The Definition of Insanity, is it Perseverance or Persistence?
By: Brent Neal
Most people interchange the words “persistence” and “perseverance”, but there are considerable differences. This may not seem like anything of real consequence. For the most part, this is correct, but not in business. Let me explain.
Persistence implies obstinately continuing on, in spite of the difficulties you face. Perseverance means continuing on despite the difficulty or delay in achieving success. The first keyword to notice is “obstinately”, or stubbornly refusing to change one’s mind or actions even though you should. The second keyword is “success” or the accomplishment of an aim or purpose. One definition reveals a mindset of stubbornness while the other brings about success.
A few scenarios
There are so many scenarios for this perseverance/persistence quandary such as:
- You are a business owner of a company experiencing financial difficulties. You are consistently facing hardships and not sure whether you should close or stay open.
- You are an employee that hates your job. You believe you are being loyal because you do not want to leave your co-workers in a bind. You feel underappreciated but stay regardless of how much you dislike the work. You committed yourself because the job will enhance your resume, especially that promotion to the next level.
- You are a supervisor of an employee who is tardy almost daily and misses a lot of work. As a result, the person fails to meet deadlines. You keep from terminating the worker because you see so much potential. You allow them to disrupt your department and cause your team harm because the staff member has incredible moments of brilliance.
- You are an employee going through a tough decision because the company you work for is having financial difficulties and you could be laid off. You enjoy the work and your co-workers. You feel inspired to be there, but are still questioning whether you should stay or go.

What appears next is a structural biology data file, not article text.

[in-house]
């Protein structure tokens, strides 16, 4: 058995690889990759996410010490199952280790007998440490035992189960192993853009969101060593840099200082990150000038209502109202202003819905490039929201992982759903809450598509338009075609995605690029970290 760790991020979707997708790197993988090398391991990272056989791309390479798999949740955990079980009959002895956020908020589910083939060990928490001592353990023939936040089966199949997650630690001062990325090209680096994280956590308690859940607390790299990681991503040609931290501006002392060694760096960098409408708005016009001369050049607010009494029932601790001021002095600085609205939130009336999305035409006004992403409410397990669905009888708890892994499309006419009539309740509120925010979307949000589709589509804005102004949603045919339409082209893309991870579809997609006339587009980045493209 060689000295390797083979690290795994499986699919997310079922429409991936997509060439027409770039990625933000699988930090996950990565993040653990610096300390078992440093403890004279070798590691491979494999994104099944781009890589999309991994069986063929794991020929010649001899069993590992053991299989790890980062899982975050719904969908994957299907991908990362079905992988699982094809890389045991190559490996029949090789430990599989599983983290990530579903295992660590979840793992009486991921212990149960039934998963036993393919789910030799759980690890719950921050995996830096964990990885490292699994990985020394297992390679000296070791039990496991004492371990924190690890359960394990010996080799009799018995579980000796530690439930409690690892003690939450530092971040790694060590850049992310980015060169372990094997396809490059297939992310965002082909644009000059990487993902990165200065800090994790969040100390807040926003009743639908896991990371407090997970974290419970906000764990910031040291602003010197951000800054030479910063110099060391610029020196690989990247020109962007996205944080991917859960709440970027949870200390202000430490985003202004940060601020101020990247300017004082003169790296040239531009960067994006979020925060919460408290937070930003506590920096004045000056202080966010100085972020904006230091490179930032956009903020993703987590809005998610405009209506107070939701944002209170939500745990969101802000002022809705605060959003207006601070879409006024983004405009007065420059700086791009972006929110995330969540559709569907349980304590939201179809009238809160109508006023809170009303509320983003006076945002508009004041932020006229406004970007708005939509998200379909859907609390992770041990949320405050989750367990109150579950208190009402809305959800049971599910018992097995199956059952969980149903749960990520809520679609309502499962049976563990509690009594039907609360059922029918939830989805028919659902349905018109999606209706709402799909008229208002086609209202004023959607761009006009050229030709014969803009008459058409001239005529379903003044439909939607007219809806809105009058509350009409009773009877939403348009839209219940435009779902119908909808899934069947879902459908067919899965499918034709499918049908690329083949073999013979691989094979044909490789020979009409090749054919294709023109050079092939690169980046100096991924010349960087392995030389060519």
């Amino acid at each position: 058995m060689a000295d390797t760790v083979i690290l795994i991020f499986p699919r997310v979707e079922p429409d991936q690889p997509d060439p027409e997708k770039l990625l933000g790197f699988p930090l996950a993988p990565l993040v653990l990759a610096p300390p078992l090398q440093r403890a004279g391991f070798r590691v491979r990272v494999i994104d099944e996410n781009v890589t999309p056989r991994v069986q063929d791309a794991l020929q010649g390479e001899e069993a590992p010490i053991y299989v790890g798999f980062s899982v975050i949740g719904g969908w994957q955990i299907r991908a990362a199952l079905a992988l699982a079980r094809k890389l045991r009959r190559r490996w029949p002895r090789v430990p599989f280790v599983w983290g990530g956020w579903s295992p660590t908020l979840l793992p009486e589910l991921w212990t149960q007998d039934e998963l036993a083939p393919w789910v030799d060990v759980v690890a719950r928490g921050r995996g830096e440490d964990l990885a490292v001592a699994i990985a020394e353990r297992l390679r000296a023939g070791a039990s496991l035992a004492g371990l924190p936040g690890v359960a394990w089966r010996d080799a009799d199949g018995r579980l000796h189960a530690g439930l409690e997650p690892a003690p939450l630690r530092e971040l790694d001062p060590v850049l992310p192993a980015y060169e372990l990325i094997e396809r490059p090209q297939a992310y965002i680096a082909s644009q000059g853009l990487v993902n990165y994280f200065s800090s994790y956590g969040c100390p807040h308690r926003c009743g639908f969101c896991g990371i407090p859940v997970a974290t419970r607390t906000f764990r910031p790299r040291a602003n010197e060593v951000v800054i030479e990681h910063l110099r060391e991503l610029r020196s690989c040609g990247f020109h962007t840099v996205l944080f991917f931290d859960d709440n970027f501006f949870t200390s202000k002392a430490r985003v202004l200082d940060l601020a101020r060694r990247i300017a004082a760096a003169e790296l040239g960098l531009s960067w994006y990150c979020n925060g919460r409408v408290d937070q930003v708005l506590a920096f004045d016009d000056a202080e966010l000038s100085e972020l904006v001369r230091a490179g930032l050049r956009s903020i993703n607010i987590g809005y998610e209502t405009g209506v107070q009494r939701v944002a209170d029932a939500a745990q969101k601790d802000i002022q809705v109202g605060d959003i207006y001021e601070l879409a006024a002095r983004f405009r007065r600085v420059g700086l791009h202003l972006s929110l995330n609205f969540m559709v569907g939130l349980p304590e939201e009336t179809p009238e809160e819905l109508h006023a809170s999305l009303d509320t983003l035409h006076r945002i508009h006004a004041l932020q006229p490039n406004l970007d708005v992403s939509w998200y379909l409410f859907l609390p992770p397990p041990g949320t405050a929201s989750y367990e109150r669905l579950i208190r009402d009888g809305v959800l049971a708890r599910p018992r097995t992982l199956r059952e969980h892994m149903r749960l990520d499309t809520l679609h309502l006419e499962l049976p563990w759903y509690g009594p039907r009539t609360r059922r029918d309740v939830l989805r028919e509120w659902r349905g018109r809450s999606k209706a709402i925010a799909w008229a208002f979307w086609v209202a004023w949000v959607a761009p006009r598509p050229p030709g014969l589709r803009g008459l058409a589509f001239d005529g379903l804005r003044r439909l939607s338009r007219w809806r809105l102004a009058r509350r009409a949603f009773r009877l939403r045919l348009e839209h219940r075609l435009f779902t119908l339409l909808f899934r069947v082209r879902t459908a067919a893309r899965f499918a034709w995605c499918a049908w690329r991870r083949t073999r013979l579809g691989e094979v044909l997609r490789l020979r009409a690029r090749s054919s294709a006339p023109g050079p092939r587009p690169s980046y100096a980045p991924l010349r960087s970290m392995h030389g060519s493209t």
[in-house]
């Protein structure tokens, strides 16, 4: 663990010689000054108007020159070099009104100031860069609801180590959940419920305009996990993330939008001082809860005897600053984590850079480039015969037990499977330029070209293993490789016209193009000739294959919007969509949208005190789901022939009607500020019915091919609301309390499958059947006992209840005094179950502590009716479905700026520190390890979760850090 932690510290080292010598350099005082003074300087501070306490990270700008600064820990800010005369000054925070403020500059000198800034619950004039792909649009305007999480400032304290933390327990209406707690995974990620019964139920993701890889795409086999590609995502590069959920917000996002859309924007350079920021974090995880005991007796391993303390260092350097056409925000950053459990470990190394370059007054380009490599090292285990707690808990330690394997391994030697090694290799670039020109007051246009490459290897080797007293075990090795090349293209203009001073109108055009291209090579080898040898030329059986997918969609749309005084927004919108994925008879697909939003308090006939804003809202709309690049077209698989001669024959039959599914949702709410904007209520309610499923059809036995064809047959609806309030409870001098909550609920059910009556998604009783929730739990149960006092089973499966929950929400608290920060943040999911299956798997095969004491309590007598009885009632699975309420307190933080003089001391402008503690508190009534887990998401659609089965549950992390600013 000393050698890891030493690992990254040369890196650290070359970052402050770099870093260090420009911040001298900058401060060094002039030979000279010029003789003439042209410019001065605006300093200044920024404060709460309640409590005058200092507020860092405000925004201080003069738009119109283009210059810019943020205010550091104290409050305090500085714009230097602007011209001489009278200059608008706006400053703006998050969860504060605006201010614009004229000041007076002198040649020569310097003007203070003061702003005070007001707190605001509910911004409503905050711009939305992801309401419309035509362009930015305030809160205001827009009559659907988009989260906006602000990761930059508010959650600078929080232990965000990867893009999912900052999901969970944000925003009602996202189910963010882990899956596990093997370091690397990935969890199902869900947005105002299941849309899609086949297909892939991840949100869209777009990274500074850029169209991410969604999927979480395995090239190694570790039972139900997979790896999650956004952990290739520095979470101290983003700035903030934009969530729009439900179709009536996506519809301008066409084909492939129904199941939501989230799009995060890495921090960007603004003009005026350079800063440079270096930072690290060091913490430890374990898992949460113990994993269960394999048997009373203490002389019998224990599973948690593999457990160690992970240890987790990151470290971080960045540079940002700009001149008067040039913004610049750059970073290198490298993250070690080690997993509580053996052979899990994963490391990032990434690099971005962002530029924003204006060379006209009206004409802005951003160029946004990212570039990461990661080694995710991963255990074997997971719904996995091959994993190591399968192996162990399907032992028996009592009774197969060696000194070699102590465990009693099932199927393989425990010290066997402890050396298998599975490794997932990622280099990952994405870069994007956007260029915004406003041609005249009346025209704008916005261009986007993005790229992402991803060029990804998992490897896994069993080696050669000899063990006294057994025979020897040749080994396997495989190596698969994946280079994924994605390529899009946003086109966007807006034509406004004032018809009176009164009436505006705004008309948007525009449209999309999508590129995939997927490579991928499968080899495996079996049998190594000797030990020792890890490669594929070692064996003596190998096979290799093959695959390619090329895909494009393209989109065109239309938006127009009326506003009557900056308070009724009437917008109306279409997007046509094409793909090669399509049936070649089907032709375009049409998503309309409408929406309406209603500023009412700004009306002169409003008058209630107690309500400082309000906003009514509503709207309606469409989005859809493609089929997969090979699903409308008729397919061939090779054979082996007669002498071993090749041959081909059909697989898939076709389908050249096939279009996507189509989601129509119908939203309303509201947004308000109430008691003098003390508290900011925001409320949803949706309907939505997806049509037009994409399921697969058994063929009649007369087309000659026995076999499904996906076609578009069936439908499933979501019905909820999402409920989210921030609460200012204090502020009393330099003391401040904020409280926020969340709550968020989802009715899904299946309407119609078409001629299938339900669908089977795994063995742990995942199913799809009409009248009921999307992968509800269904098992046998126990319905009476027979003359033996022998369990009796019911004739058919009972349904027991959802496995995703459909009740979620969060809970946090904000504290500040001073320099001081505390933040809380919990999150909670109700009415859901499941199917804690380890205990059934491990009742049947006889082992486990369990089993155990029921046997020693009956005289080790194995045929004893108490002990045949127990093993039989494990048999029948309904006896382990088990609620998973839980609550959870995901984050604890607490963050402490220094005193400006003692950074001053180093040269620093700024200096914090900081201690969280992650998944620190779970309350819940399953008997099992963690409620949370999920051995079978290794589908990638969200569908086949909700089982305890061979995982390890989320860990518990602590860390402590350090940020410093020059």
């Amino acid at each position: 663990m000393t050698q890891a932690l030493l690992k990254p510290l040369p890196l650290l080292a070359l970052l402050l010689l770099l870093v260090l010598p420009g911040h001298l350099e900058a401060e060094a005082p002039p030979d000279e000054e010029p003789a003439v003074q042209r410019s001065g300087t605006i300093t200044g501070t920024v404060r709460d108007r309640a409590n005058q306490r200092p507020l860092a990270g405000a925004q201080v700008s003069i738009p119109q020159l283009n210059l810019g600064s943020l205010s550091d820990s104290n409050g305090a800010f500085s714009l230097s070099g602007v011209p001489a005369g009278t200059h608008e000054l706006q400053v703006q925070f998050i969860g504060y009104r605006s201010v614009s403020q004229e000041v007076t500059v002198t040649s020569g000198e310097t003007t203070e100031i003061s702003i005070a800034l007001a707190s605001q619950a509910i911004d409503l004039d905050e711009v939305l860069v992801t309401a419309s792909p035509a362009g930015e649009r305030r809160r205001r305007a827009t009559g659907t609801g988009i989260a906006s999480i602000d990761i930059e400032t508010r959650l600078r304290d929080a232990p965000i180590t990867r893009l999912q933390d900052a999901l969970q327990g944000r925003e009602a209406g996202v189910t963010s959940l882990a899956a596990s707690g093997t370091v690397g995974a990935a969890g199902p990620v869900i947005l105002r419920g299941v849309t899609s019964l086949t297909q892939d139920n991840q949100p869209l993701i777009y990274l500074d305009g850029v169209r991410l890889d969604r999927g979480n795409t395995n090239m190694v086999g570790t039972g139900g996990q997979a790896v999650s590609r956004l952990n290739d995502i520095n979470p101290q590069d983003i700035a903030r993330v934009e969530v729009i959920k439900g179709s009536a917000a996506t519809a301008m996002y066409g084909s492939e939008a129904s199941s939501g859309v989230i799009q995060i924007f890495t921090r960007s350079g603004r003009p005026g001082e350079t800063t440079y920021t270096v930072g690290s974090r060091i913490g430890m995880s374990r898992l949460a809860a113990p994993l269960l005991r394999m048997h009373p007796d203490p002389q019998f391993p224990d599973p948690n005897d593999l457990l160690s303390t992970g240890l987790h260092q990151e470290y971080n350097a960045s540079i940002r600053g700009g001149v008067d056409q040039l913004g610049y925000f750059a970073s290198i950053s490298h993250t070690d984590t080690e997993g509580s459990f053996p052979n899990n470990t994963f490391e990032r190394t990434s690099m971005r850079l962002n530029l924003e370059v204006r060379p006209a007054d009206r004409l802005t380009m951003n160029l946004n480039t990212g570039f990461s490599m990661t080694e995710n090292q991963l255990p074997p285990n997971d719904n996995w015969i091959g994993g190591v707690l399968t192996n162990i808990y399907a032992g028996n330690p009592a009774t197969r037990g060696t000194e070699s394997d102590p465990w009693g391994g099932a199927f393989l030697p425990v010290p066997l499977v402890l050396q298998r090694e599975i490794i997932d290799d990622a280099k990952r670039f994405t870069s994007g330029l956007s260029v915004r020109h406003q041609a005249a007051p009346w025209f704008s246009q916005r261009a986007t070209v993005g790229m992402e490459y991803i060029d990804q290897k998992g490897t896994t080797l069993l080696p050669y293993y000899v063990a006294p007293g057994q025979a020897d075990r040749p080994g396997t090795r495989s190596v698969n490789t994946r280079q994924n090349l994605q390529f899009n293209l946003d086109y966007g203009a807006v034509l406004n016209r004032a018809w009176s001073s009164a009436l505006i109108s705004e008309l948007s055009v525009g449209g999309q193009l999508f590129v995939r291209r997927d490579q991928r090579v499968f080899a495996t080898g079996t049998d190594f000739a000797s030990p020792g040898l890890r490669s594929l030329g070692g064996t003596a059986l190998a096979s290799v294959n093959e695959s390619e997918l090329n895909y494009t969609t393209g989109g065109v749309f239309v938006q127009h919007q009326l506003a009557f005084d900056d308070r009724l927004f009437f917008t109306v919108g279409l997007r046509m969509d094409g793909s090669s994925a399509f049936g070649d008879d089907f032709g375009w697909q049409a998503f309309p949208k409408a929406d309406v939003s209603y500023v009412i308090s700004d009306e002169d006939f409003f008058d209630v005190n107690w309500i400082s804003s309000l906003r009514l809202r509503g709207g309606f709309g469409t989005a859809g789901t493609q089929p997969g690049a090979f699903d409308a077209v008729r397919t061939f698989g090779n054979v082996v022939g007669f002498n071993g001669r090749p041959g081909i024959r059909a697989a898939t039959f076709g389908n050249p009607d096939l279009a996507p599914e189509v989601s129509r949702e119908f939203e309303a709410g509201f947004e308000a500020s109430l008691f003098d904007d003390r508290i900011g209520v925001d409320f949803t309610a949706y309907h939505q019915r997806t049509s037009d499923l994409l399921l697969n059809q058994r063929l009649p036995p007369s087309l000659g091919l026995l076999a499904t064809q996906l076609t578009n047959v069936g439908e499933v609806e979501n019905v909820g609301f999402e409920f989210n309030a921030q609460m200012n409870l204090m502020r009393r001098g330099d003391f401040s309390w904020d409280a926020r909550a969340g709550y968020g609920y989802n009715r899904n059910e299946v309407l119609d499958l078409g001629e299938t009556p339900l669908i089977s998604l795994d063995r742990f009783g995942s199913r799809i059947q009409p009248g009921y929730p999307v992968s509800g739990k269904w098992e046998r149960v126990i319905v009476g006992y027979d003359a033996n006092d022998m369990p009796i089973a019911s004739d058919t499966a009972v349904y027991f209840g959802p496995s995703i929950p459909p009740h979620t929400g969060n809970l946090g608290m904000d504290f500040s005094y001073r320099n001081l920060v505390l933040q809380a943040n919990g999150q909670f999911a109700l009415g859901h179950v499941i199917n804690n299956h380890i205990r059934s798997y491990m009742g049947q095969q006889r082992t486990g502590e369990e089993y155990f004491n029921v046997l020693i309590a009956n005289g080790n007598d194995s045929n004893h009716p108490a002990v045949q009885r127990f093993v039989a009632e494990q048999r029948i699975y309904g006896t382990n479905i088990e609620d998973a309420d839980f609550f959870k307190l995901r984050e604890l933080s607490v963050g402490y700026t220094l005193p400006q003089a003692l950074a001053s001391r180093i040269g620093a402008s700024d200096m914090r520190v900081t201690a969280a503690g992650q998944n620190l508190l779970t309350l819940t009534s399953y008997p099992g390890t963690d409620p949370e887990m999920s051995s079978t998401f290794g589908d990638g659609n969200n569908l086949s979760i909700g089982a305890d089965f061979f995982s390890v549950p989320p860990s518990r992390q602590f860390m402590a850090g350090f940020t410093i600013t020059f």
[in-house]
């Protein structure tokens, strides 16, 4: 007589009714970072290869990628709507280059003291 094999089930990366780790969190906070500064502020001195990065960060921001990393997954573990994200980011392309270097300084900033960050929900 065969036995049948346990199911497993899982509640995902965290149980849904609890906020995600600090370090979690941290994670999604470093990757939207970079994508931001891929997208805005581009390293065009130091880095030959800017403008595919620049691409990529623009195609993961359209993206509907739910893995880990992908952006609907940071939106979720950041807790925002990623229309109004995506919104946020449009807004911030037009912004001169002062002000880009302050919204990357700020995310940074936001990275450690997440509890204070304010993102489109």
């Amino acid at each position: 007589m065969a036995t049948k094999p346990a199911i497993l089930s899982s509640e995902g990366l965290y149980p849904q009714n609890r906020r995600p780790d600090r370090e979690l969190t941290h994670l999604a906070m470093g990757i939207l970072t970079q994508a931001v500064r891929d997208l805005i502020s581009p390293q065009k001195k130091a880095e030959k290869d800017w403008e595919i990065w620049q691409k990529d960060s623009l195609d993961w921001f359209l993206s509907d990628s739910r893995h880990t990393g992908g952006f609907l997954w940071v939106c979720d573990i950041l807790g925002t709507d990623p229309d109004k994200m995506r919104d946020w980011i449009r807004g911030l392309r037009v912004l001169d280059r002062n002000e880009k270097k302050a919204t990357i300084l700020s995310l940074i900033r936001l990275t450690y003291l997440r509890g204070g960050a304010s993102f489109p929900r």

What to do next
These dilemmas are often complicated. To determine whether you are being persistent or persevering, you must consider:
- Your attitude and motives,
- The situation,
- And, is there an effective plan that delivers success.
Many of the situations you face are circumstances outside of your control. How you respond to the situation and your actions reveal whether you are being persistent or persevering. If there is no plan or even a sequence of events that lead to success, or if your attitude or motives are negative, then you are being persistent and it could be your undoing. Additionally, if you find yourself repeatedly going through the same difficult problems, you need to ask yourself “What am I doing to prevent the issues from happening again?” Inaction in this circumstance means the resultant outcome will be recurring.
There’s a famous adage that explains insanity as, “doing the same thing over and over again and expecting different results”. This sounds like the definition of persistence. You stubbornly believe that something will change on its own, despite your choice to change nothing. If there is no actionable plan that brings about success, you are being persistent, not persevering.
As an owner, manager, or leader, if you do not establish a way to overcome, then you will either continue to repeatedly battle the same issues or you will fail. If you create a plan and take on an attitude of forging on despite the hardships, you have a greater likelihood of overcoming. If you are an employee of a failing company and you do not offer to help create actionable steps to conquer, you are contributing to the failure. This invokes another famous quote, “If you fail to plan, you are planning to fail,” (Benjamin Franklin). Perseverance requires an actionable plan to overcome.